As Birmingham and neighbouring authorities ponder how to respond to the Government’s demand that they create a directly-elected mayor, one local politician is already quietly campaigning for the job.
David Jamieson, the Police and Crime Commissioner for the West Midlands, offered a warm welcome to the Government’s planned Cities and Local Government Devolution Bill, which creates a mechanism allowing the Government to devolve power to cities with elected metro mayors.
The Bill will specify that a metro mayor – which means a mayor covering multiple local authorities – can take over the work of police and crime commissioners, and become responsible for overseeing policing. This is the arrangement already in place in London, where mayor Boris Johnson is in charge of scrutinising policing, and set to be introduced in Manchester, which is creating its own metro mayor.
If the West Midlands goes down the same route then a politician who already has experience of overseeing police services could be in a prime position to stand for the job.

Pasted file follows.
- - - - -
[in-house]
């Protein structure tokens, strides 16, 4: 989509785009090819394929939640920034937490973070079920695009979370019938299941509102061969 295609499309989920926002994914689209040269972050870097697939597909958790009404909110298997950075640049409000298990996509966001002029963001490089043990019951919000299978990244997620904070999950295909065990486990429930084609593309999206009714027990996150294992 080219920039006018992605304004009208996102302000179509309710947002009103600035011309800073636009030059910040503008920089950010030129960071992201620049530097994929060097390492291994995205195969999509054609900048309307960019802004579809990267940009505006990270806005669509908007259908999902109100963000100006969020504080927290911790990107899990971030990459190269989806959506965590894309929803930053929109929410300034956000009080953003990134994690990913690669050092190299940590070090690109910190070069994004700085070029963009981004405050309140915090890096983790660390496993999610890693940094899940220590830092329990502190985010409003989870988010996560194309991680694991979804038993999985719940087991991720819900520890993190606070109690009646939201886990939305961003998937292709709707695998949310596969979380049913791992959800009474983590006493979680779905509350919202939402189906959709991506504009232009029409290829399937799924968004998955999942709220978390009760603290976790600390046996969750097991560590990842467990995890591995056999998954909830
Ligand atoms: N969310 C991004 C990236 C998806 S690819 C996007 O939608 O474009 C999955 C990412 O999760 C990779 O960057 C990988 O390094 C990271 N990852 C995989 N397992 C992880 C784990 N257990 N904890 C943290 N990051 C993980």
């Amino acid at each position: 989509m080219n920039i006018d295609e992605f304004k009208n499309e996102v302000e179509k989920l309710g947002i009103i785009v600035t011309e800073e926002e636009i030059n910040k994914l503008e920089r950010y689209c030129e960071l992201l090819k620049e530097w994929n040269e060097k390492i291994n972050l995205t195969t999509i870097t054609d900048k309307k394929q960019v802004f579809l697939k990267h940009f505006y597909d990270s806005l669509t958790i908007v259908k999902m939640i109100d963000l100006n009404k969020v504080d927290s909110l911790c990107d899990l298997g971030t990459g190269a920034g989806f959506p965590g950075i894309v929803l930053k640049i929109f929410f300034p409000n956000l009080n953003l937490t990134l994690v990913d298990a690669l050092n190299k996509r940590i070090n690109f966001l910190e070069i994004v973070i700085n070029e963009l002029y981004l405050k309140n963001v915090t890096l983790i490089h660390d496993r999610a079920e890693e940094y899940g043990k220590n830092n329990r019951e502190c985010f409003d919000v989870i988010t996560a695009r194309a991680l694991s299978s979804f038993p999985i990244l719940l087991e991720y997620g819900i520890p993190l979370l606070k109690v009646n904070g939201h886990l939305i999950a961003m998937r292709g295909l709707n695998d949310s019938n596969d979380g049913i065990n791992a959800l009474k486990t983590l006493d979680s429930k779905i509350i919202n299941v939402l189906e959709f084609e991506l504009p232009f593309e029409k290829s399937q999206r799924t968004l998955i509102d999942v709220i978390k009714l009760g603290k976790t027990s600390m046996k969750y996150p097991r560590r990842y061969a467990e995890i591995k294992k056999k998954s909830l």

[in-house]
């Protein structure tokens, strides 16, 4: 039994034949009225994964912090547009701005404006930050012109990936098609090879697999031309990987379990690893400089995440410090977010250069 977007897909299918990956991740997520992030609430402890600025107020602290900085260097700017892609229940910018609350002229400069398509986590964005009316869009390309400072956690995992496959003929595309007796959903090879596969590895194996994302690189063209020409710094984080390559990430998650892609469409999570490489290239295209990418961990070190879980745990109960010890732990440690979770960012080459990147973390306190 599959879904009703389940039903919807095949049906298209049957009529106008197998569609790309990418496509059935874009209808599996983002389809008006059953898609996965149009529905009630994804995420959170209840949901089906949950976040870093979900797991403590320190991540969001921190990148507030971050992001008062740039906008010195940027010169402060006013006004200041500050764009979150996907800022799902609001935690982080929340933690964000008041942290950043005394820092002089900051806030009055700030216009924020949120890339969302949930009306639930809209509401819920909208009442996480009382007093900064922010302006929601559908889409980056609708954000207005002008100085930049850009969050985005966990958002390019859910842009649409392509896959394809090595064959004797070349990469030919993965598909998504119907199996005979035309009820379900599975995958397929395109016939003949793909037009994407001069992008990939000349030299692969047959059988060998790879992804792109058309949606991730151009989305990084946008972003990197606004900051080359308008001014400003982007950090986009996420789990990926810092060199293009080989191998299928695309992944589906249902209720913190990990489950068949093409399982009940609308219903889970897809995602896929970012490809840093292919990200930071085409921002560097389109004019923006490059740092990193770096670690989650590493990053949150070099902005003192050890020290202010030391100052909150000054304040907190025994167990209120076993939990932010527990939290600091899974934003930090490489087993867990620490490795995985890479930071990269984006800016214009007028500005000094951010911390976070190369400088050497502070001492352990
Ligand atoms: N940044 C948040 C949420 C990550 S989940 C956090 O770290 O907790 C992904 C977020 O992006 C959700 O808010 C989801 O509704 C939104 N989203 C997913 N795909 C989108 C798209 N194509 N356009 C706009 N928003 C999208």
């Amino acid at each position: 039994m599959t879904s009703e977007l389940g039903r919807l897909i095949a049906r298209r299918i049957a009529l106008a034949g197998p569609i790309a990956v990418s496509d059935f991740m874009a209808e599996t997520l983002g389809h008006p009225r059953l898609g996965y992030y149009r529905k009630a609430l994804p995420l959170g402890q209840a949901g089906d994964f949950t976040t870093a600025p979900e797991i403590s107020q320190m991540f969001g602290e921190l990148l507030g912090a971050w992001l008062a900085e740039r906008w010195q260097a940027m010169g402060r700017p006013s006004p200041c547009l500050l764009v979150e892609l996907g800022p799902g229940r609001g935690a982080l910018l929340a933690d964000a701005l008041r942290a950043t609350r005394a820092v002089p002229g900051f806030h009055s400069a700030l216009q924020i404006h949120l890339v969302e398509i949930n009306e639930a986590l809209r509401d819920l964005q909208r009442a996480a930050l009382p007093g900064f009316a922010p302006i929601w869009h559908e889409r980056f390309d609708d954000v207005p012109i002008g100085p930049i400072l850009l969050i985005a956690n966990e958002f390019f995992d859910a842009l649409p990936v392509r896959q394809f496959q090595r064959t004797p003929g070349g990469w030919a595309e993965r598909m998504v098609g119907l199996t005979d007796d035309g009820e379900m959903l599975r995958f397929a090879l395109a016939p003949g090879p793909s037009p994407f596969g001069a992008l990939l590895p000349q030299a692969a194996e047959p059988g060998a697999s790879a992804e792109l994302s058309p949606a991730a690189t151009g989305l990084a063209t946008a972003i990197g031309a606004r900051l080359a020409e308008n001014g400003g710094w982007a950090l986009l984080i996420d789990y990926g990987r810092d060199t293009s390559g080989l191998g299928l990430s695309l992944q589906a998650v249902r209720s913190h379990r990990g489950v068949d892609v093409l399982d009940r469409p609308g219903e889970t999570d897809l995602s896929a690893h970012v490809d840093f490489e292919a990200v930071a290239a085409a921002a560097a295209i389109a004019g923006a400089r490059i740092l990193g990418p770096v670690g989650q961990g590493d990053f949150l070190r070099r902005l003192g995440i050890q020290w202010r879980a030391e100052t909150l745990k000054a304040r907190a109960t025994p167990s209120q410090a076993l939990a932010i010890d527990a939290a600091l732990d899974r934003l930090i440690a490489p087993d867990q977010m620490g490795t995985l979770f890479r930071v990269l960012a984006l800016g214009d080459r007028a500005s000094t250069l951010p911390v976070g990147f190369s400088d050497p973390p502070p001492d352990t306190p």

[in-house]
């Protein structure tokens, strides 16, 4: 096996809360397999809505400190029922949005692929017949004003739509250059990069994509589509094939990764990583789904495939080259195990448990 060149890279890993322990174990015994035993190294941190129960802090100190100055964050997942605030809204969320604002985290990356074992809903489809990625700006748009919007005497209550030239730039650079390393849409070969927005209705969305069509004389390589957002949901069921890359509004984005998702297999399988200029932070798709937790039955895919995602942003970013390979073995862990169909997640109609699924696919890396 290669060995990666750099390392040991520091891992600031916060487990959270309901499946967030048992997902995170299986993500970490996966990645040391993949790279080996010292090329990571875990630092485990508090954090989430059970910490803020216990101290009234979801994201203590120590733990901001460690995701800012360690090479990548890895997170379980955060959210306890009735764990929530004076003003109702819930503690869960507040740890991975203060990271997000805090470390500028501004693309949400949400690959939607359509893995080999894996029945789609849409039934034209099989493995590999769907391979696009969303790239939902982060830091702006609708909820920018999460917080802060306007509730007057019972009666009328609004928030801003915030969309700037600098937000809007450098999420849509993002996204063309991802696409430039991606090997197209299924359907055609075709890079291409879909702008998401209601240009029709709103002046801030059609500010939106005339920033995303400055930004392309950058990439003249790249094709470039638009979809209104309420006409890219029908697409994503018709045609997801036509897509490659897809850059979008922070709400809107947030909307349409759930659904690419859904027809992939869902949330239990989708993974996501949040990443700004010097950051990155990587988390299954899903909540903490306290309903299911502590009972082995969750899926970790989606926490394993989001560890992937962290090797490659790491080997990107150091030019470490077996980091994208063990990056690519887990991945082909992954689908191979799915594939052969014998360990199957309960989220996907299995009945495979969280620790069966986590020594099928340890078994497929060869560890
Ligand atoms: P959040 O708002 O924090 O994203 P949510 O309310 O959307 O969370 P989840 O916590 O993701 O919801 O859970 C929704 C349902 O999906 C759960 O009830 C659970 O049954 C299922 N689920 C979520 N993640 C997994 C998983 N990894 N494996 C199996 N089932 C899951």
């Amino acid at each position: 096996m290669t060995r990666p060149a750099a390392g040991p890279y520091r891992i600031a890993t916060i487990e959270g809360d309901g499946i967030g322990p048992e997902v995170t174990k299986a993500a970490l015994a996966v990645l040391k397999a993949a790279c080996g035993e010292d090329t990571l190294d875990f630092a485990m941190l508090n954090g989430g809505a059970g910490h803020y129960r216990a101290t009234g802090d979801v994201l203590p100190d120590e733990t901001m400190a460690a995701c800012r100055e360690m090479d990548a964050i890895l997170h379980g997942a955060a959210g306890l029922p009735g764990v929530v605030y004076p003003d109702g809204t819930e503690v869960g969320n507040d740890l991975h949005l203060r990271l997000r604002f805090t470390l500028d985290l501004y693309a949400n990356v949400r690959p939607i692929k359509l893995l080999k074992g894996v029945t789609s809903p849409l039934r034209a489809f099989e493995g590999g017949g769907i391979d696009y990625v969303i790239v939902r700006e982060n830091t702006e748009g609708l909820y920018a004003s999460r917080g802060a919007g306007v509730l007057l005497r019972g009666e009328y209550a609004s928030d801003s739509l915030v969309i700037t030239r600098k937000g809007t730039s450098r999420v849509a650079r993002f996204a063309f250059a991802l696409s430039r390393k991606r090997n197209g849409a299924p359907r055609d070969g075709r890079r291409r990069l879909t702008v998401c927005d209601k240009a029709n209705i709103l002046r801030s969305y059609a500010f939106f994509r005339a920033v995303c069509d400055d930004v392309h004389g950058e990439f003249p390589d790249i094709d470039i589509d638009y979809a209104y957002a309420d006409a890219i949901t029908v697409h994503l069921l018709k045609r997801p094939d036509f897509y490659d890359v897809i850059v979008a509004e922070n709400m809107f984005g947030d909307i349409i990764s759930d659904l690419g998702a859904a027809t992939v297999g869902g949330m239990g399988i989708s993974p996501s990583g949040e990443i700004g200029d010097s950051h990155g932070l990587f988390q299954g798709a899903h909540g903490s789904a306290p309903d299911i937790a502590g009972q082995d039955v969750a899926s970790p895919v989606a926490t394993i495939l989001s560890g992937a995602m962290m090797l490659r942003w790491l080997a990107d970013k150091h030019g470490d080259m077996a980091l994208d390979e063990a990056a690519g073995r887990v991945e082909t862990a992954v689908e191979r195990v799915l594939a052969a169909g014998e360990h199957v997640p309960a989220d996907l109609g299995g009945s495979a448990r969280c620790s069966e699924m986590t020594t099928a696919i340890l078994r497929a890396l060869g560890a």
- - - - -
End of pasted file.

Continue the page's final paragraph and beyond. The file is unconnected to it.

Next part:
Mr Jamieson said he welcomed plans to give metro mayors the ability to undertake the functions of Police and Crime Commissioners.
He said: “This is a welcome and sensible announcement by the government. If the West Midlands is to have a Metro Mayor it would make complete sense for that person to have responsibility for policing governance much like the Mayor of London currently does. This announcement is a pragmatic step that I welcome. I look forward to being part of constructive discussions as we work together to make this a reality.”
The commissioner, who was elected in 2014 following the death of former West Midlands Police and Crime Commissioner Bob Jones, is a former Labour MP who was a whip and Transport Minister in Tony Blair’s government.
He is also a former leader of the Labour Group on Solihull Borough Council.
Earlier this year he hinted that he might stand for the post of mayor, saying: “Mrs Jamieson would be happy to have me out of the house.”